Dave Lee and Shad Qadri

Candidate Q&A: Dave Lee and Shad Qadri (Part 2)

Here’s  Part 2 of our Q&A with Dave Lee and Shad Qadri, the two candidates running in Ward 6 for Ottawa City Council.  StittsvilleCentral.ca sent out a questionnaire to both of the candidates, and their answers are included below. (Read Part 1 here.)

IF ELECTED, WHAT DO YOU HOPE TO ACCOMPLISH IN THE NEXT FOUR YEARS?

Dave Lee
Dave Lee

 LEE: I want to fix the culture at city hall. I want to change how we conduct business with developers and companies that provide services to the city. This is a ‘human’ problem and not necessarily a ‘process’ problem. We are in desperate need of change and we need new people in there with fresh innovative ideas. We certainly deserve better.

Shad Qadri
Shad Qadri

QADRI: Over the next four years, I will focus on the following four key platforms:

1 – Continuing to improve traffic safety through traffic calming programs to enhance safety on our streets for our children.

2 – Effectively managing growth by focusing on community planning so we don’t lose that wonderful community feel that makes Stittsville so special.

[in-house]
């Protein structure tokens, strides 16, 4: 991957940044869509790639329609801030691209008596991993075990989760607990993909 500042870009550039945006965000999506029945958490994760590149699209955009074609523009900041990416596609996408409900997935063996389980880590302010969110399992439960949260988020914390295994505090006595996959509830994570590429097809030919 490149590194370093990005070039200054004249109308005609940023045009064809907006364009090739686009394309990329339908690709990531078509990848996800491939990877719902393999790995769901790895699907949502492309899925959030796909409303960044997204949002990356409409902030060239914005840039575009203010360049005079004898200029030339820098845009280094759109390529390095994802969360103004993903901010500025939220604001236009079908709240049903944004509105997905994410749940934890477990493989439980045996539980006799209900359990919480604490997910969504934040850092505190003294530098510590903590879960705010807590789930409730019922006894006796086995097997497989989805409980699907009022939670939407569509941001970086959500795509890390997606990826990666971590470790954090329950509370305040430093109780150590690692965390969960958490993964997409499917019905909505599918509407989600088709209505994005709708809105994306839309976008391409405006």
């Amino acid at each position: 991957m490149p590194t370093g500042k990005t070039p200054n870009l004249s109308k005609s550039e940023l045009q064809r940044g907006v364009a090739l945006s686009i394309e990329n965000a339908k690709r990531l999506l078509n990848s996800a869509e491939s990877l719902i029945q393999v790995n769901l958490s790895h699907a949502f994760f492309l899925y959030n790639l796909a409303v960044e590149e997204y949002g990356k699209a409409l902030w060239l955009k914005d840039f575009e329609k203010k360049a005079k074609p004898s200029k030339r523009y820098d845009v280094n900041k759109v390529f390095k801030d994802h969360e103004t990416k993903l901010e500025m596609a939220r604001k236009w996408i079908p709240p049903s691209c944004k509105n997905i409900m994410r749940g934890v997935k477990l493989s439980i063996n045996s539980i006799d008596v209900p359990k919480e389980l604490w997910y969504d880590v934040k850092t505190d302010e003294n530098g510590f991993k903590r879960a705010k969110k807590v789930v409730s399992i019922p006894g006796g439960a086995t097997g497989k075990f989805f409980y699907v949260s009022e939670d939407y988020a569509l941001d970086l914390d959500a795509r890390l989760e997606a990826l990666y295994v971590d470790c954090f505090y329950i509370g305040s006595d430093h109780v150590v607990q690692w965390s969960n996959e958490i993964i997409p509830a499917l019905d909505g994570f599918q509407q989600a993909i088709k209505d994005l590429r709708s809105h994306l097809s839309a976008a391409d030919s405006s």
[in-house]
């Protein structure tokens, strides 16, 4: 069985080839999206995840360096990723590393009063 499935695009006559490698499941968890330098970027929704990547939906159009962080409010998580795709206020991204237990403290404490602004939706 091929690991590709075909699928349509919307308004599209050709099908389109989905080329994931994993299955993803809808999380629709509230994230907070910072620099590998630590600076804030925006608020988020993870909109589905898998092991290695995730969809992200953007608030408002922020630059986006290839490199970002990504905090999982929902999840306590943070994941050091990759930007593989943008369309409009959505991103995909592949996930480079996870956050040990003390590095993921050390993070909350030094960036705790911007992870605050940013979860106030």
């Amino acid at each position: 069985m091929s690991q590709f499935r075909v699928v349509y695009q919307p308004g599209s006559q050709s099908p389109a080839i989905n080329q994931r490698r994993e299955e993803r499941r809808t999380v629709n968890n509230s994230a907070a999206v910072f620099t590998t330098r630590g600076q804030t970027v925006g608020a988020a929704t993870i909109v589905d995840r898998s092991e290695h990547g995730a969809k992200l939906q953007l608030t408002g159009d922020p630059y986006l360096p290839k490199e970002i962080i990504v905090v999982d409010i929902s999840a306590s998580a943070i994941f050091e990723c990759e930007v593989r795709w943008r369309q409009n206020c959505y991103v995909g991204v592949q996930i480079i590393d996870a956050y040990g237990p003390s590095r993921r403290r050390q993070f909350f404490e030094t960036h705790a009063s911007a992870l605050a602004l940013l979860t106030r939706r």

3 – Enhancing the governing of our City to keep property tax increases to inflationary levels.

4 – Working with partners on areas that affect our Community to enhance our influence on the decisions that will impact our future.

 


EARLIER THIS YEAR THE OLD BRADLEY’S GENERAL STORE BUILDING WAS TORN DOWN.  WHAT MORE CAN BE DONE TO PRESERVE HERITAGE BUILDINGS IN OUR AREA?

 

LEE: That was an unfortunate incident, as the building burned and was beyond repair. Heritage buildings are an important part of the history of Stittsville and should preserved wherever possible.

QADRI: It was a sad day for our community when the old Bradley’s building had to be demolished. Unfortunately the damage from the fire made the building beyond repair and unsafe. There are some properties in our community that have historical and architectural significance that I would like to see protected as our city grows. Bradley Craig farm (Hazeldean Road) and the Boyd’s House at 173 Huntmar have already received Heritage Designation. These properties like the Cabottos Restaurant and the Hartin House are just two example of how Heritage buildings when preserved can work well with different uses. This involves working with the owners and developers to ensure that their significance is recognized and protected for future generations. It is very important for our community to protect its historical roots while developing additional character.


STITTSVILLE IS A RAPIDLY GROWING COMMUNITY, AND YET WE STILL SEE SOME BUSINESSES STRUGGLING – ESPECIALLY SMALL, LOCALLY-OWNED BUSINESSES. WHAT CAN THE CITY DO TO ENCOURAGE BUSINESS AND JOB CREATION IN THIS WARD?